Descriptive overview of the results of (1) the quantitative (A) and qualitative (B) ratings of similarity between students' performances and the corresponding teachers' models, and (2) the user experience of the dance students (C)
0.69 (SD = 0.18)
0.06 (SD = 0.02)
0.79 (SD = 0.10)
0 = min, 1 = max
4.13 (SD = 0.64)
4.25 (SD = 0.46)
5-point Likert scale 1 = strongly disagree, 5 = strongly agree
For the interpretation of the results, it is difficult to generalize results in terms of statistically significance because of the relatively small number of participants (N = 8). Therefore, a more qualitative interpretation of the data seems more suitable. Although the sample number is relatively small, the average r of 0.69 (SD = 0.18) suggests a considerable improvement of dance skills among all subjects due to the visual monitoring aid facilitated by the Dance-the-Music. Moreover, the average of the standard deviation of r (M = 0.06, SD = 0.02) indicates that the individual performances of the students were quite consistent over time. These results are supported by the results of the scores teachers' gave--based on video-observation--to the students' performances (M = 0.79, SD = 0.10). What is also of interest is the observation of a linear relationship (r = 0: 50) between the scores provided by the template matching algorithm of the Dance-the-Music and the scores provided by the teacher. Concerning the user experience, results suggest that students in general experience pleasure using the visual monitoring aid (M = 4.13, SD = 0.64). This is an important finding as the experience of pleasure can stimulate students to practice with the Dance-the-Music. Even more important is the finding that the students in general have the impression that the Dance-the-Music is capable of helping them to learn the basics of dance gestures (M = 4.25, SD = 0.46). This suggests that the Dance-the-Music can be an effective aid in music education.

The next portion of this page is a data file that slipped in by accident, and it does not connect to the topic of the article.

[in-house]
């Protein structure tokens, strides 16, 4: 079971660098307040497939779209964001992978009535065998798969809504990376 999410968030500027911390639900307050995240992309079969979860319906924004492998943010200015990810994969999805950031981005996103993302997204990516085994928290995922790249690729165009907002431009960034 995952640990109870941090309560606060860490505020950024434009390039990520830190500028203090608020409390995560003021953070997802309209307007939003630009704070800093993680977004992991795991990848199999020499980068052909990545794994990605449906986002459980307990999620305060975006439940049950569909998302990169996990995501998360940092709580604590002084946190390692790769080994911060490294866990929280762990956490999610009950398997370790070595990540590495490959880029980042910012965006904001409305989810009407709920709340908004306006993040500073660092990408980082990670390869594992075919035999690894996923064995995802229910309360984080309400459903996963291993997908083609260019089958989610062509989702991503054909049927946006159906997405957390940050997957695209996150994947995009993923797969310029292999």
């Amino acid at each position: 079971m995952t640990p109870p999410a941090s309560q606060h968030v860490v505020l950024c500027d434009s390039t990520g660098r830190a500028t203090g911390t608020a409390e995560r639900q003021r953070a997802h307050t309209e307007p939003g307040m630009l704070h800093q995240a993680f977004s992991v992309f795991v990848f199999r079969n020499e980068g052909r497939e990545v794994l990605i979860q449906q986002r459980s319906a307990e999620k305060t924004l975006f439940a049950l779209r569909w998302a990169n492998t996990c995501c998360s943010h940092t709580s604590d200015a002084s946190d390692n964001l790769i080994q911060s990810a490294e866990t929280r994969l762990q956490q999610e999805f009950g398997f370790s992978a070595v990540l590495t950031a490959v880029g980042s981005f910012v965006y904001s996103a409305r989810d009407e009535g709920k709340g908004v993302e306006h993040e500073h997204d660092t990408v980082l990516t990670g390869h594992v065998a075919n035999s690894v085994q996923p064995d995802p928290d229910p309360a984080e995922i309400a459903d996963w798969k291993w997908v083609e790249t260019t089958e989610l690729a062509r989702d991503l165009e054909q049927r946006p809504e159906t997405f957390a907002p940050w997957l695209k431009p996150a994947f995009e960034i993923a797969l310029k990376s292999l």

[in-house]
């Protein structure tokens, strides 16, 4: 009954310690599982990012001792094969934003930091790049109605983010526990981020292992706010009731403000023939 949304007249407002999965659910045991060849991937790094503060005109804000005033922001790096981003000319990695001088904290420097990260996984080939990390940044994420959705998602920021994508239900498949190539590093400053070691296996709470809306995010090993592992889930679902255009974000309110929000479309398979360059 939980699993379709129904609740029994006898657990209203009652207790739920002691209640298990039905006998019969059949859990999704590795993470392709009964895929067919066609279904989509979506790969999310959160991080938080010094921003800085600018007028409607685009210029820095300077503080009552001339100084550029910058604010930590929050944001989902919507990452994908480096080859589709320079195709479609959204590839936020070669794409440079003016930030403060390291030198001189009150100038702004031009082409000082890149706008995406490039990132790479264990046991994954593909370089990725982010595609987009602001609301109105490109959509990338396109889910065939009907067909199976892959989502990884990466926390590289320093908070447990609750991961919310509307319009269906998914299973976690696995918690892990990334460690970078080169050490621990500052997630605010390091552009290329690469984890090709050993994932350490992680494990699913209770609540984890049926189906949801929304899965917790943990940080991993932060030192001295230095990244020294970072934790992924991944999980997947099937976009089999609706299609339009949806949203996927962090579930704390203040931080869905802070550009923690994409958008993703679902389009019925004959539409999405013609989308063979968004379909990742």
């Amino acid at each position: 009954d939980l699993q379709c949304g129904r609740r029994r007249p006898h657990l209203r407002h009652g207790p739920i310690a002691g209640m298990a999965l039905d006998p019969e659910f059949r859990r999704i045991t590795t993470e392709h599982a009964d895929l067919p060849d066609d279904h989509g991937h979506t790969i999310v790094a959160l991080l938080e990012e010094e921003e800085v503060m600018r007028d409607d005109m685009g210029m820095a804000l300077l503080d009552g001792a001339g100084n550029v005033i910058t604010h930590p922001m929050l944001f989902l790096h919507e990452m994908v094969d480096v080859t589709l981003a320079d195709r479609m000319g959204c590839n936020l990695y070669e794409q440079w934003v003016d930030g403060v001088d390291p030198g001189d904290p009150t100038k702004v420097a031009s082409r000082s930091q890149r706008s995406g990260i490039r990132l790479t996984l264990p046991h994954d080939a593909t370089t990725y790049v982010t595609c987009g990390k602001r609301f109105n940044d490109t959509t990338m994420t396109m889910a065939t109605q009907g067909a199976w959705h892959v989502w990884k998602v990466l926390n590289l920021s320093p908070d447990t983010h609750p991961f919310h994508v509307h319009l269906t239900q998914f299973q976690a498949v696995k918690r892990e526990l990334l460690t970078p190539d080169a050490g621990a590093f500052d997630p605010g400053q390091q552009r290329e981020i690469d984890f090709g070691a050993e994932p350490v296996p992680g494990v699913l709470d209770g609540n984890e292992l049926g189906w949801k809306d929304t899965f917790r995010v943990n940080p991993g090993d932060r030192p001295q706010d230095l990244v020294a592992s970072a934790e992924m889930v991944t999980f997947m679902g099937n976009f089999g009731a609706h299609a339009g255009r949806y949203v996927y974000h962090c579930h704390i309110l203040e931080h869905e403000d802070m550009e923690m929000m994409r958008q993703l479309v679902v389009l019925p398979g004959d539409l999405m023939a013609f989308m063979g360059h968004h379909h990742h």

The results provided in Section 4 suggest that the Dance-the-Music is effective in helping dance students to learn basic step models provided by a dance teacher. Despite these promising results, some remarks need to be made. First, the sample number (N = 8) was relatively small. This implies that, for the moment, the results indicate only preliminary tendencies and can not be generalized yet. Second, although the basic step models involved combinations of displacement patterns of the feet and body and rotation around the vertical axis, the models were anyhow relatively easy. This was necessary because (1) the students had no earlier experience with the dance genre, and (2) because it was the first time they actually interacted with the visual monitoring aid (and we expect a learning curve for students to use and get used to the dynamic visual notation system). Therefore, in the future, it would be of interest to conduct a longitudinal experiment investigating whether it becomes possible to learn more complex dance patterns when one becomes more familiar with the notation system presented by the visual monitoring aid. Third, in line with the previous remark, a comment made by the teachers was that dancing involves more than displacement patterns of the feet and body and rotation of the body around the vertical axis. This is indeed a justified remark. However, as stated before (e.g., Section 1), the Dance-the-Music can easily import other motion features and integrate them into the modeling logic based on spatiotemporal motion templates. For example, in the evaluation experiment, we integrated the horizontal, (x, y) displacement of the body in absolute space as a supplementary parameter in the model and visualization aid. Apart from that, it must be stressed that the explicit intent of the Dance-the-Music--as it is presented in this article--is to provide a platform which can help students to learn the basics of dance gestures which can then be further refined by the dance teacher during dance classes. Because the visually monitoring aid can in principle also be used without a motion capture system, it can be useful for students to use the Dance-the-Music to rehearse certain dance figures and small sequences of dance figures at home before coming to dance class. As such, the time that teacher and students are together can be optimally spent without "losing" time teaching the basics to the students.